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COVID-19: Update to Moratoria on Evictions and Foreclosures in New York

May 28, 2020

New York Executive Order 202.28

Following initial federal and state actions to assist landlords, tenants, and homeowners affected by COVID-19, discussed in our previous alert on Mortgage Forbearances and Moratoria on Evictions and Foreclosures, on May 7, 2020 Governor Cuomo signed Executive Order 202.28 extending a moratorium on evictions and foreclosures, as well as modifying certain parts of the General Obligations Law and Real Property law to provide further protections to tenants affected by the COVID-19 crisis.

Specifically, the Order imposes the following requirements on landlords, tenants, lenders and property owners:

  • An extension to August 19, 2020, of the moratorium on (i) evictions of residential and commercial tenants for nonpayment of rent and (ii) foreclosures of residential and commercial mortgages for nonpayment; however, this moratorium applies only to those eligible for state or federal unemployment insurance or benefits or otherwise facing financial hardship due to the COVID-19 pandemic. The Order is unclear as to what constitutes a “financial hardship due to the COVID-19 pandemic”.
     
  • A prohibition against residential landlords from demanding any payment, fee or charge for late payment of rent occurring during the time period from March 20, 2020 through August 20, 2020.
     
  • Upon the consent of a tenant of residential property, a residential landlord and tenant may enter into an agreement by which the security deposit and any accrued interest may be used to pay any rent that is in arrears or that may become due. If the tenant is eligible for state or federal unemployment insurance or benefits or is otherwise facing financial hardship due to the COVID-19 pandemic, the landlord must enter into this type of agreement upon the tenant’s request. If the security deposit is not sufficient to pay the rent, the tenant will still owe the remaining portion due for that month. The tenant must replenish the security deposit over the course of one year in equal monthly installments beginning no less than 90 days from the date that the security deposit was used as rent.

As discussed in our prior Connecticut alert regarding Governor Lamont’s Additional Protections for Residential Renters, the CARES Act may preempt state law, including the New York Executive Orders, in regard to property with federally backed mortgages, thereby prohibiting residential landlords from ordering tenants to vacate until August 24, 2020.

New York Mezzanine Loan Foreclosure Case

In addition, a recent decision of a New York trial court held that the moratorium on foreclosures does not extend to mezzanine loans. (See 1248 Associates Mezz II LLC v. 12E48 Mezz II LLC, case number 651812/2020, in the Supreme Court of the State of New York, New York County.) The decision explains that the foreclosure is on assets that were pledged under and pursuant to the Uniform Commercial Code (UCC), such assets being the equity interests in the property owner, and not a foreclosure on real property. New York laws, rules and statutes have explicitly provided for prohibitions on the sale of collateralized assets in the past and, while mortgage foreclosures are judicially ordered, foreclosures on pledged equity interests are governed by the UCC, which provides for public and private non-judicial sales. It appears that a notice of appeal has already been filed, so there may yet be more to come with respect to this issue.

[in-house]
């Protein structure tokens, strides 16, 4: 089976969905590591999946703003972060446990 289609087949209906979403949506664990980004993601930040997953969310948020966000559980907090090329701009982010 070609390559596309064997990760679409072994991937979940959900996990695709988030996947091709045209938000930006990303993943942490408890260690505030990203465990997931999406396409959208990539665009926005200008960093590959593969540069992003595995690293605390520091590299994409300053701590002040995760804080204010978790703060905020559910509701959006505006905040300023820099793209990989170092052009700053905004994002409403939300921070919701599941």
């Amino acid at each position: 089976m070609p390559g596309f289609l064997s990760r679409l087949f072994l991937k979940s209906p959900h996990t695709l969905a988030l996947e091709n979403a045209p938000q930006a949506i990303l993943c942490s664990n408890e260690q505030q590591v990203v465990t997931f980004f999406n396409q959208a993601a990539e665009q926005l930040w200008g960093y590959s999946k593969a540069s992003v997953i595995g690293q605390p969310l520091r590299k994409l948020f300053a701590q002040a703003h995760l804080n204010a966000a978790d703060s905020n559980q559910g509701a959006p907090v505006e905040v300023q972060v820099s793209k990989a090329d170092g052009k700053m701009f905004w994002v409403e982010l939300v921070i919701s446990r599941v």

New York City Housing Court Activity

Finally, despite the extension on the moratorium on evictions, New York City Housing Courts are scheduling and conducting virtual conferences presided over by judges in pending eviction cases where both parties are represented by counsel in an effort to facilitate settlements and reduce the number of pending cases given the anticipation of new eviction cases due to the COVID-19 pandemic. A settlement conference can be requested by any party represented by counsel in a pending eviction matter.

Shipman & Goodwin attorneys are available to help landlords, tenants and property owners navigate difficult situations in light of the ever-changing rules and orders being issued on the state and federal level during the COVID-19 pandemic. We will endeavor to analyze and explain the relevant law in these areas and related considerations, and update our Coronavirus Resource Center (specifically, the Real Estate Leasing page) periodically to include relevant Connecticut, New York, federal and local laws, rules and regulations that are enacted during this crisis, as well as court filings and relevant precedent or other topical information, which are being circulated on these matters.

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